Choosing a male-dominated instrument, while drawn to a traditionally masculine style of saxophone play did not seem odd to her, she says, because of the way she was raised.
“Sometimes you tell your kids they can be anything they want to be, and sometimes they believe you,” she said. “And I totally believed them.”
Armed with that fierce belief in herself and her abilities, Ms. Abair made her way from her native St. Petersburg, Florida, before enrolling in the Berklee College of Music in Boston. It was in college that she found an affinity for jazz music, which, she said, “opened up a whole different part of my brain.” Many of her hit records and solo records have charted at number one on the contemporary jazz charts. But in the last few years, since teaming up with Randy Jacobs, founder of The Boneshakers, she’s gone back to her blues/rock/soul roots.
Ms. Abair says she “never intended to be a sideman,” but looking back, she appreciates the years she spent doing just that. After moving to Los Angeles, she discovered that she might need to take a different path to her dreams than she originally intended.
“When I moved to L.A., no one knew what to do with me,” she said. “They’d say, ‘you sing and play sax and you’re a woman? We have no idea how to market that. You have to choose one.’”
She went on tour with an eclectic mix of big-name acts, from Adam Sandler to Aerosmith to the Backstreet Boys to Duran Duran, but she also played with jazz musicians like Bobby Lyle and Jonathan Butler. She was also the featured saxophonist for two seasons of “American Idol.”
Playing for other bands, she said, gave her a “depth of musicality,” while allowing her time to figure out what she wanted to say as an artist.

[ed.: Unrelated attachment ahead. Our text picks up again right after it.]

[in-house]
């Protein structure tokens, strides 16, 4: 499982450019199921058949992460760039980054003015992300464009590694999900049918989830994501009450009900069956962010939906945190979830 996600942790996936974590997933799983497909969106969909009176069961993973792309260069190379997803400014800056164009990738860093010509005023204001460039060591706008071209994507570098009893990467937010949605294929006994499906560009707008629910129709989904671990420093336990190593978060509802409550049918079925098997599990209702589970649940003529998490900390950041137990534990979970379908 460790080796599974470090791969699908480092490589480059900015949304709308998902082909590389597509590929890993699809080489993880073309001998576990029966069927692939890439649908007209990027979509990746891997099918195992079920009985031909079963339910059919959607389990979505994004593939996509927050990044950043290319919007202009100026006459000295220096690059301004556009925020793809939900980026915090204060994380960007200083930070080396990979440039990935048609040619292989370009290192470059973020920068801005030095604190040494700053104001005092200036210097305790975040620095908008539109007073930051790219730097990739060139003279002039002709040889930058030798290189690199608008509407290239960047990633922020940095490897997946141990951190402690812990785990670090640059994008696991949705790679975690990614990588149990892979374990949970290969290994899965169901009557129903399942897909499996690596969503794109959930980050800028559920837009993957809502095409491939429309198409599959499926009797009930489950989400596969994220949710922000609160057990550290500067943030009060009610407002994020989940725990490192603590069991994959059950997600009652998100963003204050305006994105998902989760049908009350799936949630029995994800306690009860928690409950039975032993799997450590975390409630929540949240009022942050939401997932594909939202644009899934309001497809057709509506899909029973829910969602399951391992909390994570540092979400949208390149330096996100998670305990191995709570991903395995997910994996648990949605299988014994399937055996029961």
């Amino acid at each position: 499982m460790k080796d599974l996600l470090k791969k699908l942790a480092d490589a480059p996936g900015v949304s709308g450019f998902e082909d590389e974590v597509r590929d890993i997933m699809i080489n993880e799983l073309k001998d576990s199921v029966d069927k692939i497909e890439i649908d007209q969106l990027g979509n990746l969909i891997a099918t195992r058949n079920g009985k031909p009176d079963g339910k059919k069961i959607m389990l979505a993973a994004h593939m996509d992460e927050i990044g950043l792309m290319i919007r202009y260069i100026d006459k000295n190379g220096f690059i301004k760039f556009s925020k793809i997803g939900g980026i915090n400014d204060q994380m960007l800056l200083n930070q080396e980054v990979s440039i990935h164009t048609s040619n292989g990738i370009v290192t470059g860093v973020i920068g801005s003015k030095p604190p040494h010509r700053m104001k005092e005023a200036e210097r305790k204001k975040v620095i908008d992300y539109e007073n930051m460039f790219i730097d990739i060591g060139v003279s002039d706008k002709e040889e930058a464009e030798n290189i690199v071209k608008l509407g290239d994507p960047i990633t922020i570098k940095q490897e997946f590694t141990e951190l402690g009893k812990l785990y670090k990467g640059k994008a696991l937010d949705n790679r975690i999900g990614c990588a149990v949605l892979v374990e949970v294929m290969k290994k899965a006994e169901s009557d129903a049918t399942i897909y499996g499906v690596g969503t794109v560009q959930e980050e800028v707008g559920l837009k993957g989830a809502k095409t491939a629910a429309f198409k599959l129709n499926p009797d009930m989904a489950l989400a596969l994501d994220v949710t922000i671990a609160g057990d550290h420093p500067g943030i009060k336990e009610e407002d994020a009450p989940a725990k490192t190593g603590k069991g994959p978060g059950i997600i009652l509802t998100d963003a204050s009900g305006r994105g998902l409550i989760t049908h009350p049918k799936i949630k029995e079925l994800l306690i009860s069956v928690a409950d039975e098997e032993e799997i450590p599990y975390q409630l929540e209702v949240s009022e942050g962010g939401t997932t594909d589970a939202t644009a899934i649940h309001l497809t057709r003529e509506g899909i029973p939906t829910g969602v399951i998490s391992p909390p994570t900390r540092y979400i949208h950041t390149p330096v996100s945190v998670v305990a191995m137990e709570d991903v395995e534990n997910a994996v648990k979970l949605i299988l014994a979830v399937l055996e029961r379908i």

“For me, it wasn’t my dream to play with Miles Davis,” she said. “My dream was to play with Springsteen or the Stones. I think it worked in my favor to dream differently than most of my contemporaries. I could still do jazz tours, but loved being on the road in front of 60,000 people per night with Backstreet Boys or Duran Duran.”
For Ms. Abair, it’s clear that what it all boils down to is her love and intimate connection with the instrument that has been part of her life since birth. The way she talks about the saxophone is evidence of that fact.
“It’s the instrument that’s closest to the human voice,” she said. “You can really emote through it; you can scream through it.”
A Perfect Partnership
Ms. Abair’s longtime dream came together in 2015, when she officially paired up with The Boneshakers. She was drawn to the group after becoming friends with Randy Jacobs, the founder of The Boneshakers and a highly respected rock/funk musician who has played with Bonnie Raitt and Willie Nelson, among others. She remembers seeing him play for the first time, watching him do a back flip off the stage and into the audience during a guitar solo, and then continue playing.